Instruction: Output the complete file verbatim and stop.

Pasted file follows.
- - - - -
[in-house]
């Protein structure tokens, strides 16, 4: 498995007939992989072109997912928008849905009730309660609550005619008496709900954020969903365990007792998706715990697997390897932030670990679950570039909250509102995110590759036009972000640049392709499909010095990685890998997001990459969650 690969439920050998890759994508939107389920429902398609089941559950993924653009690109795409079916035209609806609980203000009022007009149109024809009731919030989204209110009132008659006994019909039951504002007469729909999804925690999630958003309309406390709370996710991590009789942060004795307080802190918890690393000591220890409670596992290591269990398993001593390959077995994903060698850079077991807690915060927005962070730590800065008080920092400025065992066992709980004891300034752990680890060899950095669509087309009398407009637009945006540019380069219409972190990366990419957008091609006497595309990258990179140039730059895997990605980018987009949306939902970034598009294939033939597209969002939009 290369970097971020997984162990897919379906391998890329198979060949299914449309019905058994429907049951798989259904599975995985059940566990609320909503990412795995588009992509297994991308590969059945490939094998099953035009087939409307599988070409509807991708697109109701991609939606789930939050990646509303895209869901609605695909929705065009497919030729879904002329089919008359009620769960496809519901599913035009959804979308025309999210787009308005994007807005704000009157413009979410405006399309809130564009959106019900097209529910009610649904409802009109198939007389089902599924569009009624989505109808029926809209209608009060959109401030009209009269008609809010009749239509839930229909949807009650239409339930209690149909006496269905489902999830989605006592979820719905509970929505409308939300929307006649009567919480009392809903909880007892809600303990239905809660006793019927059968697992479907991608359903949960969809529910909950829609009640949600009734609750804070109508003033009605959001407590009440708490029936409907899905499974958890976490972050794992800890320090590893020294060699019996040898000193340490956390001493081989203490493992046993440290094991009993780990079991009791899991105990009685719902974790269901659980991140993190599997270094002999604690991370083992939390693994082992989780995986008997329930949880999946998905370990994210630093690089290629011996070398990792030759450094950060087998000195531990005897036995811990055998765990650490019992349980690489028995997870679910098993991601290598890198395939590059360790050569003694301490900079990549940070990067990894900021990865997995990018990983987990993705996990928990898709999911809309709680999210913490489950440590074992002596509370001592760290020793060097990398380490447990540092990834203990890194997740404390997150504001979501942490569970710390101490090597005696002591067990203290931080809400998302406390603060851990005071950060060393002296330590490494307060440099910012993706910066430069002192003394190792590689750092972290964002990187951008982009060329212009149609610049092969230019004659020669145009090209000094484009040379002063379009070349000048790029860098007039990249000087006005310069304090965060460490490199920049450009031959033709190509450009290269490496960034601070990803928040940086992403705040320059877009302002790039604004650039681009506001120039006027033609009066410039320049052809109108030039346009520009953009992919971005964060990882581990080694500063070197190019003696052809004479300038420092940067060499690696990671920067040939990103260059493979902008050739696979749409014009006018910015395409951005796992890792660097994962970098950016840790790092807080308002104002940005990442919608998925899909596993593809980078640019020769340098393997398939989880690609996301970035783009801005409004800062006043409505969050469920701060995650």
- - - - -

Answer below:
[in-house]
């Protein structure tokens, strides 16, 4: 498995007939992989072109997912928008849905009730309660609550005619008496709900954020969903365990007792998706715990697997390897932030670990679950570039909250509102995110590759036009972000640049392709499909010095990685890998997001990459969650 690969439920050998890759994508939107389920429902398609089941559950993924653009690109795409079916035209609806609980203000009022007009149109024809009731919030989204209110009132008659006994019909039951504002007469729909999804925690999630958003309309406390709370996710991590009789942060004795307080802190918890690393000591220890409670596992290591269990398993001593390959077995994903060698850079077991807690915060927005962070730590800065008080920092400025065992066992709980004891300034752990680890060899950095669509087309009398407009637009945006540019380069219409972190990366990419957008091609006497595309990258990179140039730059895997990605980018987009949306939902970034598009294939033939597209969002939009 290369970097971020997984162990897919379906391998890329198979060949299914449309019905058994429907049951798989259904599975995985059940566990609320909503990412795995588009992509297994991308590969059945490939094998099953035009087939409307599988070409509807991708697109109701991609939606789930939050990646509303895209869901609605695909929705065009497919030729879904002329089919008359009620769960496809519901599913035009959804979308025309999210787009308005994007807005704000009157413009979410405006399309809130564009959106019900097209529910009610649904409802009109198939007389089902599924569009009624989505109808029926809209209608009060959109401030009209009269008609809010009749239509839930229909949807009650239409339930209690149909006496269905489902999830989605006592979820719905509970929505409308939300929307006649009567919480009392809903909880007892809600303990239905809660006793019927059968697992479907991608359903949960969809529910909950829609009640949600009734609750804070109508003033009605959001407590009440708490029936409907899905499974958890976490972050794992800890320090590893020294060699019996040898000193340490956390001493081989203490493992046993440290094991009993780990079991009791899991105990009685719902974790269901659980991140993190599997270094002999604690991370083992939390693994082992989780995986008997329930949880999946998905370990994210630093690089290629011996070398990792030759450094950060087998000195531990005897036995811990055998765990650490019992349980690489028995997870679910098993991601290598890198395939590059360790050569003694301490900079990549940070990067990894900021990865997995990018990983987990993705996990928990898709999911809309709680999210913490489950440590074992002596509370001592760290020793060097990398380490447990540092990834203990890194997740404390997150504001979501942490569970710390101490090597005696002591067990203290931080809400998302406390603060851990005071950060060393002296330590490494307060440099910012993706910066430069002192003394190792590689750092972290964002990187951008982009060329212009149609610049092969230019004659020669145009090209000094484009040379002063379009070349000048790029860098007039990249000087006005310069304090965060460490490199920049450009031959033709190509450009290269490496960034601070990803928040940086992403705040320059877009302002790039604004650039681009506001120039006027033609009066410039320049052809109108030039346009520009953009992919971005964060990882581990080694500063070197190019003696052809004479300038420092940067060499690696990671920067040939990103260059493979902008050739696979749409014009006018910015395409951005796992890792660097994962970098950016840790790092807080308002104002940005990442919608998925899909596993593809980078640019020769340098393997398939989880690609996301970035783009801005409004800062006043409505969050469920701060995650």